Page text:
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Can energy be stored long enough in batteries so that the cold winter days can go without any shortage in power supply, or should the energy be converted to hydrogen which will be used as a fuel later on?

Alternatively, is there some other way around to cope up with winter days when there is little sunshine?

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Yes, energy can be stored long enough in batteries to provide enough power for the winter, though it would be very expensive, use a lot of space and require inverters for AC power. Take a look at lead crystal batteries.

"Or should the energy be converted to hydrogen to be used as a fuel"

Well... if you don't mind using an explosive gas as a fuel, think about possible gas leaks... hydrogen in automotive vehicles are usually compressed to about 300 bar as well, so you would need to use energy to produce and compress it. Also transporting highly compressed gas is always dangerous, especially in vehicles.

Please elaborate on your question by adding the amount of power needed in the winter and for what purpose? I.e heating, cooking, lighting, transport or general use electricity. How much you can produce and how it would be produced also plays a factor.

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    What you forget is that it isn't the storage of compressed gas that is dangerous, but the storage of large amounts of energy. Give me the same energy in batteries and I can make the same huge ass 'splosion – Aron Aug 12 '15 at 14:21
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    @Aron with hydrogen there are two things though, the highly compressed gas is dangerous by itself even it it's inert; hydrogen is explosive and flammable so it's dangerous again. Also, recovering the energy used to compress the hydrogen is hard, but not doing so adds another inefficiency to the system. It's usually easier to store methane or methanol for longer periods, because they're bigger molecules which are easier to handle and don't leak as readily. – Móż Aug 20 '15 at 11:27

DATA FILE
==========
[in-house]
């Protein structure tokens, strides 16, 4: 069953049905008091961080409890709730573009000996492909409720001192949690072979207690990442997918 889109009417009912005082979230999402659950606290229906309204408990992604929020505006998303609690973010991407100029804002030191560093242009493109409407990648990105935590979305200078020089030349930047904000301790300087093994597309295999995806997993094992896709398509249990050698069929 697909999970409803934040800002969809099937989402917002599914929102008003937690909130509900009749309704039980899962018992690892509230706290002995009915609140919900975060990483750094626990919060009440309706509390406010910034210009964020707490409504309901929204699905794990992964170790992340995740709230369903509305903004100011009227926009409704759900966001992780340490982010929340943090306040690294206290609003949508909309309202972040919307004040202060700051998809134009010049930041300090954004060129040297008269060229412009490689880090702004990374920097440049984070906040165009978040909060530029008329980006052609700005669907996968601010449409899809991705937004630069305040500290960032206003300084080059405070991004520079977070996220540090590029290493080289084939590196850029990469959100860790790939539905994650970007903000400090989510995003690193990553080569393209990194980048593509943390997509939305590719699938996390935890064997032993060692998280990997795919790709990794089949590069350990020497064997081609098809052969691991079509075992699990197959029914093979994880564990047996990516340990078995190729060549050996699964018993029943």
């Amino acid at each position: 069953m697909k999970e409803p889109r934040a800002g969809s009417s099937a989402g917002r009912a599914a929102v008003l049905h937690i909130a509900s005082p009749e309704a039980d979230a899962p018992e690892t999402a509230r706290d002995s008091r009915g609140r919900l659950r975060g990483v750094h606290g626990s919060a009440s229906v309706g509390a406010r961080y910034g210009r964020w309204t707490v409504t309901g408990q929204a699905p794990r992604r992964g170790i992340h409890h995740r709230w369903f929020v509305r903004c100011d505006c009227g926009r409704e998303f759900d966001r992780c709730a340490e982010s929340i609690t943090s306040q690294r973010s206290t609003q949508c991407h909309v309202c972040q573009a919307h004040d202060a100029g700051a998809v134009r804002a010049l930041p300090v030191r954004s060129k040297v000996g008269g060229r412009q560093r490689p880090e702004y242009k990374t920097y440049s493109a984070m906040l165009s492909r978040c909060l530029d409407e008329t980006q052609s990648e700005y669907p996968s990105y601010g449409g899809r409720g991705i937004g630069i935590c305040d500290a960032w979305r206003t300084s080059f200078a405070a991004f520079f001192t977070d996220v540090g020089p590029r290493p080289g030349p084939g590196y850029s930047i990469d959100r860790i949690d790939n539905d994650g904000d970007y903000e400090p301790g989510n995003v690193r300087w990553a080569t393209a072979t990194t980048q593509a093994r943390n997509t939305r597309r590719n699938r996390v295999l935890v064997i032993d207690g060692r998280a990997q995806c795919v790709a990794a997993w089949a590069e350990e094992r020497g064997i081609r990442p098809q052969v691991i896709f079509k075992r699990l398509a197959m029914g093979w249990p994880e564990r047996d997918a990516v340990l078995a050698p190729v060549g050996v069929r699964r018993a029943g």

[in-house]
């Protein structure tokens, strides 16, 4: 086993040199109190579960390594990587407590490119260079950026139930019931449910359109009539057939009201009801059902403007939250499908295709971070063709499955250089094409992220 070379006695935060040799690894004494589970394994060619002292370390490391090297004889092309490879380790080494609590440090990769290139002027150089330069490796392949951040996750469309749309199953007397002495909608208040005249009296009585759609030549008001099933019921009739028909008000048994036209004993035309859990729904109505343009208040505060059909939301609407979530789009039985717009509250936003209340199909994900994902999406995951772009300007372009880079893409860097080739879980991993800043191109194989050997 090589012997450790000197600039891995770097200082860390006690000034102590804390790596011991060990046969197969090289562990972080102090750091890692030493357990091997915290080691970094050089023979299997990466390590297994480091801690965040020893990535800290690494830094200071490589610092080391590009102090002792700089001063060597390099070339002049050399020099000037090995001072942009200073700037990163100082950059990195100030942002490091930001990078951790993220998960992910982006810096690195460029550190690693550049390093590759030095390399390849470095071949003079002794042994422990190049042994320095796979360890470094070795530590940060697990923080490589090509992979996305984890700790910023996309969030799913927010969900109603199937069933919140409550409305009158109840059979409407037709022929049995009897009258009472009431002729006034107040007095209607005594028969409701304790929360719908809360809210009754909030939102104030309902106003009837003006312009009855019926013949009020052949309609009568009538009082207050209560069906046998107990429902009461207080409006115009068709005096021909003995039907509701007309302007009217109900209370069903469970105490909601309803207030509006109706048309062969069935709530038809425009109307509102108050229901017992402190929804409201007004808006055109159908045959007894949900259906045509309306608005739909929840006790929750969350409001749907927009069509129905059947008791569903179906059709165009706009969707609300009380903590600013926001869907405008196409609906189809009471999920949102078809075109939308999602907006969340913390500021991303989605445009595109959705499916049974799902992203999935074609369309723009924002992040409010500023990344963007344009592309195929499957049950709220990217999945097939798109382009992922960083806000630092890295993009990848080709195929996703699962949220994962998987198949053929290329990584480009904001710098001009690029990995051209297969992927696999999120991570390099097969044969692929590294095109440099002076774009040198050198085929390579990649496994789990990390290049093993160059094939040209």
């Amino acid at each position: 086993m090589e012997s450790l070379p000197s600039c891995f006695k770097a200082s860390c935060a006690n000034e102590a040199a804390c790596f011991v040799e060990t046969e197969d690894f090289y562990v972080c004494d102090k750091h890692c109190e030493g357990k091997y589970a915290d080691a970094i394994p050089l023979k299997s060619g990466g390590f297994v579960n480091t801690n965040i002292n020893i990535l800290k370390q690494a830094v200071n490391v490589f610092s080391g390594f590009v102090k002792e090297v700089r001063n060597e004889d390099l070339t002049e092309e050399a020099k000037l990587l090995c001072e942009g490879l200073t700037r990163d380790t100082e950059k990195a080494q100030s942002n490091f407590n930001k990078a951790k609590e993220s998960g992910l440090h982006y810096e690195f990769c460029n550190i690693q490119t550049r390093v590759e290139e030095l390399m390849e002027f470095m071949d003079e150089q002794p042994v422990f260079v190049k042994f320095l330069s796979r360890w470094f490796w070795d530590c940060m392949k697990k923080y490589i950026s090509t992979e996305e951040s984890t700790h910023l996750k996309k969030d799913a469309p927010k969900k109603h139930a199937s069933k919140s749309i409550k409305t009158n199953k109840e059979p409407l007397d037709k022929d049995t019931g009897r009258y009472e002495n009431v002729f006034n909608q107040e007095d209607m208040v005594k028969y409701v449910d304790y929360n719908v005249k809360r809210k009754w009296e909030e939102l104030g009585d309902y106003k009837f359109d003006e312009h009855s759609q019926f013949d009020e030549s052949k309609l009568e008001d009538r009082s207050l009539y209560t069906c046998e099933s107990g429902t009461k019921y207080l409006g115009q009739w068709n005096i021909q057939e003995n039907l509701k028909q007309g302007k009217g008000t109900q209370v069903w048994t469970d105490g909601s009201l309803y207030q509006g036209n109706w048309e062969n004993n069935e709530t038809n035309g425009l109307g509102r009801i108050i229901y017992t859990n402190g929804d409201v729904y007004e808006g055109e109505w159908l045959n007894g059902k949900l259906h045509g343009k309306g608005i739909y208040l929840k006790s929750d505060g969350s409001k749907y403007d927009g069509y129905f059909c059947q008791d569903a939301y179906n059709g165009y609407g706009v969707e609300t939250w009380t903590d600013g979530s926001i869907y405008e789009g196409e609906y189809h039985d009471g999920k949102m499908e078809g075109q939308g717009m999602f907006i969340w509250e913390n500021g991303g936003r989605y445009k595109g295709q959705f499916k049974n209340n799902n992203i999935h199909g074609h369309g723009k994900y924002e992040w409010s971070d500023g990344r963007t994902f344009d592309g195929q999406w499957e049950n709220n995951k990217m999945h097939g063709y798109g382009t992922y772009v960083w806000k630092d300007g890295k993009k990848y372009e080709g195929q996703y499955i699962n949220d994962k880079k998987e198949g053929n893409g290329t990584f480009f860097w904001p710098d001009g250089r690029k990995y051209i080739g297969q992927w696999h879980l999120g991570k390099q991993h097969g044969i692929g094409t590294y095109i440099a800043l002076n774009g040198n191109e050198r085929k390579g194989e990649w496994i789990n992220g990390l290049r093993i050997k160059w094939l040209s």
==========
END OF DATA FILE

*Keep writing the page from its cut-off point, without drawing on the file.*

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    Burning lithium in LiPO batteries in itself is pretty dangerous. As is a the H2SO4 in lead acid batteries. What is your point? – Aron Aug 20 '15 at 11:37
  • And no. It is not hard to extract the potential energy in the compressed gas. It is ludicrously simple. There just isn't enough of it to justify the extra engine. – Aron Aug 20 '15 at 11:43
  • Compressing any gas is a terribly inefficient process in itself. compressed air is probably the most expensive widely used way of transferring energy. that's the inefficiency I believe Moz is referring to, and regarding dangerous H2SO4, lead crystal batteries do not use a liquid electrolyte, making it safer than both hydrogen lead acid batteries as a means to store energy. – user1957692 Aug 24 '15 at 12:13

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